Phillip and Sylvia Gellburg are a Jewish married couple living in New York in the last days of November 1938. Phillip is obsessed with his job at a Wall Street bank, where he works on foreclosing. Phillip and Sylvia rarely spend quality time together until Sylvia suddenly becomes partially paralyzed from the waist down after reading about the events of Kristallnacht in the newspaper. Is her sudden illness due to her identification with the Jews currently being persecuted by in Hitler's Nazi-run Germany? Or can it be attributed to the withdrawal of physical affection by her husband, Phillip, and his ambivalent attitude to his Jewish identity? Dr. Harry Hyman is called in to help and concludes that Sylvia's paralysis is psychosomatic. Although he is not a psychiatrist, he begins to treat her according to his diagnosis. Throughout the play, Dr. Hyman learns more about the problems that Sylvia is having in her personal life, particularly in her marriage. She and Phillip have not been intimate for over twenty years and there is a wedge between them. Sylvia and Dr. Hyman engage in an intimate friendship as he tries to get to the bottom of her fears. After a confrontation with his boss, Phillip suffers a serious heart attack. While he is dying, he and Sylvia finally confront each other about their feelings. Upon Phillip’s death, Sylvia is cured of her paralysis.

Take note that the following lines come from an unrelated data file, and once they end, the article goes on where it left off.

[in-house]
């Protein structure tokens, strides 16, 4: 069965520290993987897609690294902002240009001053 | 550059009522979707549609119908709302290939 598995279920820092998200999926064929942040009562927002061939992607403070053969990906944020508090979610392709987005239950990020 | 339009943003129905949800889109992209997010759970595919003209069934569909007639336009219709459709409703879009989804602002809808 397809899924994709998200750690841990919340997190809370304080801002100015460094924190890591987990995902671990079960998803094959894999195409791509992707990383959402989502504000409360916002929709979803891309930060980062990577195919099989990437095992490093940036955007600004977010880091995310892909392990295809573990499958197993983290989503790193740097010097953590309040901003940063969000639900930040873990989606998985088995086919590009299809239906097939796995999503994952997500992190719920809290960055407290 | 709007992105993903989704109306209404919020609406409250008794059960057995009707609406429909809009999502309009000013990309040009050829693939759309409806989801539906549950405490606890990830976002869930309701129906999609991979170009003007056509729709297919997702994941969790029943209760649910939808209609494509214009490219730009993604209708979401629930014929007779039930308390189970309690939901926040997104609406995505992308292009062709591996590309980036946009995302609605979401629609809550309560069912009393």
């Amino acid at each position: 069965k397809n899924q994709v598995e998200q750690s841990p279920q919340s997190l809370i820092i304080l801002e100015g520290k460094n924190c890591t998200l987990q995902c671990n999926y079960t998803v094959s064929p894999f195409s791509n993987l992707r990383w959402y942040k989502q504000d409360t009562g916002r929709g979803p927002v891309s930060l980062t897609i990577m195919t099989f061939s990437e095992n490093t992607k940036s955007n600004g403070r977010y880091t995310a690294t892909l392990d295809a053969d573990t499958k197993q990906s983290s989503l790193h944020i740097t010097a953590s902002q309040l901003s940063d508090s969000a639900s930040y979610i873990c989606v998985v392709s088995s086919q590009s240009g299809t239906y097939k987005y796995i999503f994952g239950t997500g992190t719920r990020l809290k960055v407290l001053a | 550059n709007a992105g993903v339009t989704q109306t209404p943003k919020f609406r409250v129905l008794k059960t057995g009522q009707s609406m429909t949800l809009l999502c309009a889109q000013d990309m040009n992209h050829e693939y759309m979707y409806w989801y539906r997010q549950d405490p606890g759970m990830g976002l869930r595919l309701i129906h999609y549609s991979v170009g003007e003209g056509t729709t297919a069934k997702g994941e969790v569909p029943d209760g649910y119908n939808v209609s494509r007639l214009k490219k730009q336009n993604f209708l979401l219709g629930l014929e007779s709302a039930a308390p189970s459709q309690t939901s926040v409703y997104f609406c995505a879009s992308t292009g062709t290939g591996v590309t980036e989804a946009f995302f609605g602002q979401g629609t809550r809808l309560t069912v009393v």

Broken Glass guide sections